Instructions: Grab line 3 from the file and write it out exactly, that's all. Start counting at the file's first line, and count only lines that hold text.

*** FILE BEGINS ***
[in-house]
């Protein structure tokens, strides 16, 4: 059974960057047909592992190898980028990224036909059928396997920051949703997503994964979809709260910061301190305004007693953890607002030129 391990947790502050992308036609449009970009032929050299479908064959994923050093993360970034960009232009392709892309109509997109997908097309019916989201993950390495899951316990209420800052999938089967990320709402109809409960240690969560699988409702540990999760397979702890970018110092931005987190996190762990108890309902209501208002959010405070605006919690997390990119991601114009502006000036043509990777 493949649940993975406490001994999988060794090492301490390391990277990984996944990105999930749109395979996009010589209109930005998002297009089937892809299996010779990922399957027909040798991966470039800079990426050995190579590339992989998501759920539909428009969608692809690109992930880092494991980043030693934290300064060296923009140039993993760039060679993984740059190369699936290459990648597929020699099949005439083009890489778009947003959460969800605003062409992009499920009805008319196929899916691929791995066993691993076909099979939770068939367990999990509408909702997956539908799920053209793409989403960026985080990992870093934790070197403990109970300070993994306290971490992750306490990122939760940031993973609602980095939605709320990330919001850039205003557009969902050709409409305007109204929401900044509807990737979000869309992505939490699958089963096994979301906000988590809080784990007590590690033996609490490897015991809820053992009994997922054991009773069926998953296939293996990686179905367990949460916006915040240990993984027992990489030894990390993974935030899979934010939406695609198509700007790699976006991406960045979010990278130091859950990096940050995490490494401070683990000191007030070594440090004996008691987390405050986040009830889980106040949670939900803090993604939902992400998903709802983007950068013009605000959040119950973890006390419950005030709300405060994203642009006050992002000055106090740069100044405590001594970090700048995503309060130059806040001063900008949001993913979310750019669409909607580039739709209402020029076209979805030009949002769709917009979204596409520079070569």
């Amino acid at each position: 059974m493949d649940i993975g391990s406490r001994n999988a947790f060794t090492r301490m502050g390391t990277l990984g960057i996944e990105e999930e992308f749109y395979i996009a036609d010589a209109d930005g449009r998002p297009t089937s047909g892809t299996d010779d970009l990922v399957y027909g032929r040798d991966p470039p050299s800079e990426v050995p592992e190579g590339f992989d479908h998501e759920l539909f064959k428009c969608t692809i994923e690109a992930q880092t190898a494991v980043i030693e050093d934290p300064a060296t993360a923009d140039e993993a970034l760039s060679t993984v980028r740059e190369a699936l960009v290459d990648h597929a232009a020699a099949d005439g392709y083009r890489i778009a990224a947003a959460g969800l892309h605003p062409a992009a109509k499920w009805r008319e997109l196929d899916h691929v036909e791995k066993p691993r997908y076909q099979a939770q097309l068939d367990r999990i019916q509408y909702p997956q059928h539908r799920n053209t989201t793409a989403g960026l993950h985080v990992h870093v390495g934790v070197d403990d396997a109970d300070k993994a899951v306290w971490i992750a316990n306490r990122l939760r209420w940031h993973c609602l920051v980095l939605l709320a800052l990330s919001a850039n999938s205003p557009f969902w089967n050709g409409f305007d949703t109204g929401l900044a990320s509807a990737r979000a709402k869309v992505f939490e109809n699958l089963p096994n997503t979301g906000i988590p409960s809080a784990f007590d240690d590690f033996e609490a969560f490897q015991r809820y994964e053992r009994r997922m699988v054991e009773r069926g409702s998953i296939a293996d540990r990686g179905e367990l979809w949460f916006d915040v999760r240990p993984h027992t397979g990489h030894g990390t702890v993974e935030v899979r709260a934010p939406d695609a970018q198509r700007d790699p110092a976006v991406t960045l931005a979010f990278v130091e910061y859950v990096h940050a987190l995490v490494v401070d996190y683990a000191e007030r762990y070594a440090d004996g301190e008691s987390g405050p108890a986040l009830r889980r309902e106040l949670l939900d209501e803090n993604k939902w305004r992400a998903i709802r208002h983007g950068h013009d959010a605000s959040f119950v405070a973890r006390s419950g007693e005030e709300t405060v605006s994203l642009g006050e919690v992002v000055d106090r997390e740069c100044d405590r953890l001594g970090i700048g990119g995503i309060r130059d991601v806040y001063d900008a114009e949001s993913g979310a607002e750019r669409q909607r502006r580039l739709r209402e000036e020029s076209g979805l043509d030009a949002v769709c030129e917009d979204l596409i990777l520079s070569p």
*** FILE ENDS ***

């Amino acid at each position: 059974m493949d649940i993975g391990s406490r001994n999988a947790f060794t090492r301490m502050g390391t990277l990984g960057i996944e990105e999930e992308f749109y395979i996009a036609d010589a209109d930005g449009r998002p297009t089937s047909g892809t299996d010779d970009l990922v399957y027909g032929r040798d991966p470039p050299s800079e990426v050995p592992e190579g590339f992989d479908h998501e759920l539909f064959k428009c969608t692809i994923e690109a992930q880092t190898a494991v980043i030693e050093d934290p300064a060296t993360a923009d140039e993993a970034l760039s060679t993984v980028r740059e190369a699936l960009v290459d990648h597929a232009a020699a099949d005439g392709y083009r890489i778009a990224a947003a959460g969800l892309h605003p062409a992009a109509k499920w009805r008319e997109l196929d899916h691929v036909e791995k066993p691993r997908y076909q099979a939770q097309l068939d367990r999990i019916q509408y909702p997956q059928h539908r799920n053209t989201t793409a989403g960026l993950h985080v990992h870093v390495g934790v070197d403990d396997a109970d300070k993994a899951v306290w971490i992750a316990n306490r990122l939760r209420w940031h993973c609602l920051v980095l939605l709320a800052l990330s919001a850039n999938s205003p557009f969902w089967n050709g409409f305007d949703t109204g929401l900044a990320s509807a990737r979000a709402k869309v992505f939490e109809n699958l089963p096994n997503t979301g906000i988590p409960s809080a784990f007590d240690d590690f033996e609490a969560f490897q015991r809820y994964e053992r009994r997922m699988v054991e009773r069926g409702s998953i296939a293996d540990r990686g179905e367990l979809w949460f916006d915040v999760r240990p993984h027992t397979g990489h030894g990390t702890v993974e935030v899979r709260a934010p939406d695609a970018q198509r700007d790699p110092a976006v991406t960045l931005a979010f990278v130091e910061y859950v990096h940050a987190l995490v490494v401070d996190y683990a000191e007030r762990y070594a440090d004996g301190e008691s987390g405050p108890a986040l009830r889980r309902e106040l949670l939900d209501e803090n993604k939902w305004r992400a998903i709802r208002h983007g950068h013009d959010a605000s959040f119950v405070a973890r006390s419950g007693e005030e709300t405060v605006s994203l642009g006050e919690v992002v000055d106090r997390e740069c100044d405590r953890l001594g970090i700048g990119g995503i309060r130059d991601v806040y001063d900008a114009e949001s993913g979310a607002e750019r669409q909607r502006r580039l739709r209402e000036e020029s076209g979805l043509d030009a949002v769709c030129e917009d979204l596409i990777l520079s070569p």